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For further information about the Oglala Geographic Area on the Oglala National Grassland call Lora O'Rourke, Co-Interdisciplinary Team Leader, at 308-432-0300. For further information about the West Geographic Area on the Buffalo Gap National Grassland, call Robert Novotny, Co-Interdisciplinary Team Leader at 605-745-4107.

Individuals who use telecommunication devices for the deaf (TDD) may call the Federal Information Relay Service (FIRS) at 1-800-877-8339 between 8 a.m. and 8 p.m., Eastern Time, Monday through Friday.

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Vegetation resources on approximately 94,174 acres of NFS lands lying within the Oglala National Grassland in Sioux and Dawes Counties of northwest Nebraska, and approximately 117,548 acres of NFS lands lying within the Buffalo Gap National Grassland in Fall River County of southwest South Dakota, are being analyzed to determine if and how existing conditions differ from desired conditions outlined in the 2001 Nebraska National Forest Land and Resource Management Plan (Forest Plan).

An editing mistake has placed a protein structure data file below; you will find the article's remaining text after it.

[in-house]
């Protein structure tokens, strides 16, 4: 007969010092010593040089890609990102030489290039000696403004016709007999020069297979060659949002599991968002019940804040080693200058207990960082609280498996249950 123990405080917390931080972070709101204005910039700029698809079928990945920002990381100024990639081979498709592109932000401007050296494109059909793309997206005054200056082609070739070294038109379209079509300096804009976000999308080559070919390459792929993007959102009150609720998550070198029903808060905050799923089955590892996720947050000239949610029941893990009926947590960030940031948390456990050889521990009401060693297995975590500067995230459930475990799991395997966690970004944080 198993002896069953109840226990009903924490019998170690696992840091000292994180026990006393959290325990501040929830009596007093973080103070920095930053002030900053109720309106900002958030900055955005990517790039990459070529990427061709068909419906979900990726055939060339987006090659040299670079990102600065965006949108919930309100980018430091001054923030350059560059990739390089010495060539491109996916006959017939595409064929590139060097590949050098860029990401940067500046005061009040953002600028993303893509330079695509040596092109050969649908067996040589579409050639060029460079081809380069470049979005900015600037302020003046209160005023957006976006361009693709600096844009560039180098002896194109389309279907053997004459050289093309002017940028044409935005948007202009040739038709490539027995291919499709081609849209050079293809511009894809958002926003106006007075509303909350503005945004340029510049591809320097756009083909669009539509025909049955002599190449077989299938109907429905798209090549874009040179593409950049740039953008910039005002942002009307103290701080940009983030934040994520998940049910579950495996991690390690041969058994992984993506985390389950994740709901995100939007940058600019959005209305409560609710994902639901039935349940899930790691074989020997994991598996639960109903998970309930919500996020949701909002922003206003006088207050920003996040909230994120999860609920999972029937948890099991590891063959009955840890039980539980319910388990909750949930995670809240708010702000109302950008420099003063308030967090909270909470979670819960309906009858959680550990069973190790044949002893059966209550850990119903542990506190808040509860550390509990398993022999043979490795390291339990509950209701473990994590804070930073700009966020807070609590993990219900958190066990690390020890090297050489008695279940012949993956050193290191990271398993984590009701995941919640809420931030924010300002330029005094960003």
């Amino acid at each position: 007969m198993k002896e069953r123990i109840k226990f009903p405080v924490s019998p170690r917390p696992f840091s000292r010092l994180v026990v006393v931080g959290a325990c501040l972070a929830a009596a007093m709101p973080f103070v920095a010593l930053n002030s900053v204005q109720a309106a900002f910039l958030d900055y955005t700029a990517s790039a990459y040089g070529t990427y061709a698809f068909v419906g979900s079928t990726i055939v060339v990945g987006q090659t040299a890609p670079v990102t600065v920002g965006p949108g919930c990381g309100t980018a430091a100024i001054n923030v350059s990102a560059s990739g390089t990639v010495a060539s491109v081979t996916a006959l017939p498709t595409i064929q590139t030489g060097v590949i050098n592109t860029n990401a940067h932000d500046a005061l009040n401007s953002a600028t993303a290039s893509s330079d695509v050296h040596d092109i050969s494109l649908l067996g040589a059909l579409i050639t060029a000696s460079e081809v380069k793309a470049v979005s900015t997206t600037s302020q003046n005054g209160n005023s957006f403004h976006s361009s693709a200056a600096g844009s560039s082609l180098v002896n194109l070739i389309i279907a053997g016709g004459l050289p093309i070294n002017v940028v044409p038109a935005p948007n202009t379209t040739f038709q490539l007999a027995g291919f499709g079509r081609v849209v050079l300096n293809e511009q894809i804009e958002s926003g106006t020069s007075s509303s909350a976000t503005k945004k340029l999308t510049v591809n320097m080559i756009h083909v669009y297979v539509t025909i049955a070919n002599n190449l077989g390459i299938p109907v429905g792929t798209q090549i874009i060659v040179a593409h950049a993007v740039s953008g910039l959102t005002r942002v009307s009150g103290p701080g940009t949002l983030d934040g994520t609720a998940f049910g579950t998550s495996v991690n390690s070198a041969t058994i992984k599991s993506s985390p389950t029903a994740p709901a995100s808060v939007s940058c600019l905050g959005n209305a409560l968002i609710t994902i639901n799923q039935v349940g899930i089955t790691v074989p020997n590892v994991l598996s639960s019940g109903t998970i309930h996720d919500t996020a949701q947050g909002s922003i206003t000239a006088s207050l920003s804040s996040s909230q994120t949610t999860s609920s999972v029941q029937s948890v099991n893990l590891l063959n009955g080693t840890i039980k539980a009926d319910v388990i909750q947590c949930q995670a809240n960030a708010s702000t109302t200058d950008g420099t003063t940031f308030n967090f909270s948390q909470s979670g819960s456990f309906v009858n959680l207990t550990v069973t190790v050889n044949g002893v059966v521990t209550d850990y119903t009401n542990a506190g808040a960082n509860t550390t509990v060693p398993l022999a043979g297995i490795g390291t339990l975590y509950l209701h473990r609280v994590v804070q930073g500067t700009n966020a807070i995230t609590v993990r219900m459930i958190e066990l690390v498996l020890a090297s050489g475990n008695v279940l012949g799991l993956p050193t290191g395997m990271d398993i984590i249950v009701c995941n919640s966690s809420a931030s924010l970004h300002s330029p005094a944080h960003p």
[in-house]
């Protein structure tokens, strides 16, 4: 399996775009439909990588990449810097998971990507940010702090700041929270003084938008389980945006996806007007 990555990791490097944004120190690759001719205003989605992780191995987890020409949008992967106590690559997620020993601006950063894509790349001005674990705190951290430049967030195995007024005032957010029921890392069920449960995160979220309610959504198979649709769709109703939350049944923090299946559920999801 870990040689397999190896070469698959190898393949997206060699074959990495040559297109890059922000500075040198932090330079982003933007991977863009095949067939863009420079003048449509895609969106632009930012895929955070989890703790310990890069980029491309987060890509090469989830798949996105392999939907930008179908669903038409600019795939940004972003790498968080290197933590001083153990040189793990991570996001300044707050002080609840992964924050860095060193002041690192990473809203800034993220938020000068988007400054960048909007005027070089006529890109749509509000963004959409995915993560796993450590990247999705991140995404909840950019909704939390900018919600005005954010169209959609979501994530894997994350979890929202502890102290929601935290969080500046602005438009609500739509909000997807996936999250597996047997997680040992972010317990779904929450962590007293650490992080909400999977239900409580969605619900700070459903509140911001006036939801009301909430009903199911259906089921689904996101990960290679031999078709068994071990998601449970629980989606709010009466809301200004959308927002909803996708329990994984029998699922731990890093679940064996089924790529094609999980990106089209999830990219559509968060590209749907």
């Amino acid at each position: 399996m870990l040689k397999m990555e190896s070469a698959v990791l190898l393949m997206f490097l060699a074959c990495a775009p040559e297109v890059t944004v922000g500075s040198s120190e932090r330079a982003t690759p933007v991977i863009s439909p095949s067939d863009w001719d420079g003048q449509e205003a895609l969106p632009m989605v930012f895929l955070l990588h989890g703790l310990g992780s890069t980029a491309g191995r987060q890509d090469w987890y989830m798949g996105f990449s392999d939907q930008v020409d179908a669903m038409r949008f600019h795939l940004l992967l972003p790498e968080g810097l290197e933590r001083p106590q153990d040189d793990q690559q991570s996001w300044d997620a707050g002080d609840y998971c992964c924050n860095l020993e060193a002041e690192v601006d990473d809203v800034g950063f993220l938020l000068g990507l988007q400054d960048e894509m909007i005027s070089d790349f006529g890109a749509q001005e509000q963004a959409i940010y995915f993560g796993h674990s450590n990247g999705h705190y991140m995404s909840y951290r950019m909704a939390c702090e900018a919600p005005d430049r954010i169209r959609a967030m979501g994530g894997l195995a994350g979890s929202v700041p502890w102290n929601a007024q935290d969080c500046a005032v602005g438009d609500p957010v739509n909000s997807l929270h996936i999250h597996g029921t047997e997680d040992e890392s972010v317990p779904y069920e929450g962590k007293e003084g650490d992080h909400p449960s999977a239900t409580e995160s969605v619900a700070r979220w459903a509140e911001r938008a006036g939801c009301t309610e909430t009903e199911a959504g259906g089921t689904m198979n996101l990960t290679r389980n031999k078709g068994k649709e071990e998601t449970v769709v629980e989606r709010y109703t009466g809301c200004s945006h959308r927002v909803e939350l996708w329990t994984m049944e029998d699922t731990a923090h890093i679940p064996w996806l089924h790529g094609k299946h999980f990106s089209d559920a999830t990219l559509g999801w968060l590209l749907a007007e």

Vegetation in the Analysis Area is characteristic of mixed-grass prairie and lesser amounts of ponderosa pine/juniper habitats. Short-grass species include blue grama, buffalograss, and upland sedges. Mid-grass species include western wheatgrass, green needlegrass, and to a lesser extent sideoats grama. Shrubs include Wyoming big sagebrush, greasewood, and yucca glauca. Some creeks transverse the area and support plains cottonwood, green ash, and willow.

A large portion of the Analysis Area evolved under a history of homesteading in the early twentieth century, and a prolonged drought period combined with the economic depression of the late 1920's and early 1930's caused many of these homesteads to fail. Starting in the 1930's, land was purchased through northwestern Nebraska and southwestern South Dakota under the Land Utilization Project initiated by the Agricultural Adjustment Administration. This continued with the Bankhead Jones Farm Tenant Act of 1937, which was designed to develop a program of land conservation. Administration of these lands was turned over to the Soil Conservation Service the following year and transferred to the United States Forest Service in 1954.